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Illustration: Sarah Grillo/Axios

The VC arms of Chevron and BP are funding Eavor, a startup looking to commercialize a form of geothermal energy that it says can provide large-scale power in many regions worldwide.

Why it matters: It's the latest sign of momentum and investor interest behind technology that could significantly scale up geothermal.

  • It's a very old power and heat source that remains very niche compared to the immense theoretical potential of tapping high subsurface temperatures.

The big picture: The participation of Chevron and BP shows how oil giants are diversifying into clean energy — and in this case, a form of geothermal that borrows the industry's drilling and geological know-how.

Driving the news: Calgary-based Eavor this morning announced a $40 million funding round.

  • Other backers are investment firms Temasek, BDC Capital, and Vickers Venture Partners, and Eversource.
  • "These investments, and the partnerships formed around them, are critical to the commercialization of the technology and to help Eavor scale its already extensive project pipeline," the announcement states.
  • The company's development pipeline includes planned or potential potential projects in Europe, Canada and elsewhere.
  • The amounts coming from the different funders was not disclosed and Eavor declined to offer a breakdown.

How it works: Geothermal energy can come from multiple ways of accessing high-temperature underground aquifers and rock formations.

Eavor's effort aims to commercialize a "closed loop" system in which deep wells are connected underground with lateral connections.

  • In the "closed" system, fluids are circulated through the system and heated by high underground temperatures, forming what they call a "massive subsurface radiator."
  • The process is meant to operate without energy-consuming pumps — instead relying on the natural effect of hot fluid rising and cool fluid falling.
  • The thermal energy brought to the surface can be used for direct heating or converted to power.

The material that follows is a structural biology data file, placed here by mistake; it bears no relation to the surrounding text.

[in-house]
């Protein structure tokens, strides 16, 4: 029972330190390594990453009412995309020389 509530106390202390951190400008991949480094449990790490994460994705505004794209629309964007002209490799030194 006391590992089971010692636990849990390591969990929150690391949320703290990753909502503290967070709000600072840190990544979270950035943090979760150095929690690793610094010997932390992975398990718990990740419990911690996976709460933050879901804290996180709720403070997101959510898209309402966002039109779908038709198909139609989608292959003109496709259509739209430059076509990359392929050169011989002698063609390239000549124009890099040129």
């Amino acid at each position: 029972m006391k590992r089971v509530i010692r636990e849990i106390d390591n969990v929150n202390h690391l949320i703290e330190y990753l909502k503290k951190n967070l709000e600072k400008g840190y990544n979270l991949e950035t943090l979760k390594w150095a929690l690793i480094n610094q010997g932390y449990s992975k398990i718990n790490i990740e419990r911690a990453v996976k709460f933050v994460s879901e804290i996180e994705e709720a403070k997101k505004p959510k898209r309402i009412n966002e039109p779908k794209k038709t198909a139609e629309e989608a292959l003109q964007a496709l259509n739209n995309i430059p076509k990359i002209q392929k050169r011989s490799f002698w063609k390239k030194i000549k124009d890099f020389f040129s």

• The method could provide both baseload power and act as a dispatchable battery to complement wind and solar, the company said.

Yes, but: "To grow as a national solution, geothermal must overcome significant technical and non-technical barriers in order to reduce cost and risk," noted a major 2019 Energy Department analysis (h/t Yale Environment 360).

  • That DOE report, however, sees tech, cost and regulatory improvements providing the potential for geothermal to grow 26-fold to provide 60 gigawatts of power capacity in the U.S. by 2050.

The intrigue: The emerging forms of geothermal involve tricky and deep subsurface technologies.

  • They rely in part on the same kind of drilling advances used in the oil-and-gas sector — including use of lateral-well tech.
  • That's not lost on the oilfield services industry, with companies including Baker Hughes and Schlumberger seeing growth potential.

Go deeper: Geothermal energy is poised for a big breakout (Vox)

Go deeper

Bryan Walsh, author of Future
13 mins ago - Health

The COVID lab-leak theory goes mainstream

The Wuhan Institute of Virology. Photo: Hector Retamal/AFP via Getty Images The COVID lab-leak theory goes mainstream

A group of high-profile scientists published a letter calling for renewed investigation into the origins of COVID-19 — including the theory that it spilled out of a virology lab.

Why it matters: The possibility that SARS-CoV-2 was created in a Chinese lab and accidentally escaped — rather than emerging naturally from an animal — was initially dismissed as a conspiracy theory. But the letter shows a potential lab leak is increasingly being taken seriously.

Colonial Pipeline resumes normal operations after ransomware hack

A fuel tank at Colonial Pipeline's Dorsey Junction Station on May 13, 2021 in Washington, D.C. Photo: Drew Angerer/Getty Images

Colonial Pipeline resumed normal operations on Saturday after a ransomware attack forced the pipeline to shut down last week, the company announced.

Why it matters: The pipeline is now delivering fuel to states that had experienced gas shortages at the same capacities as before the extortion scheme hit the critical pipeline, which runs from Texas to New York and carries roughly 100 million gallons of fuel per day.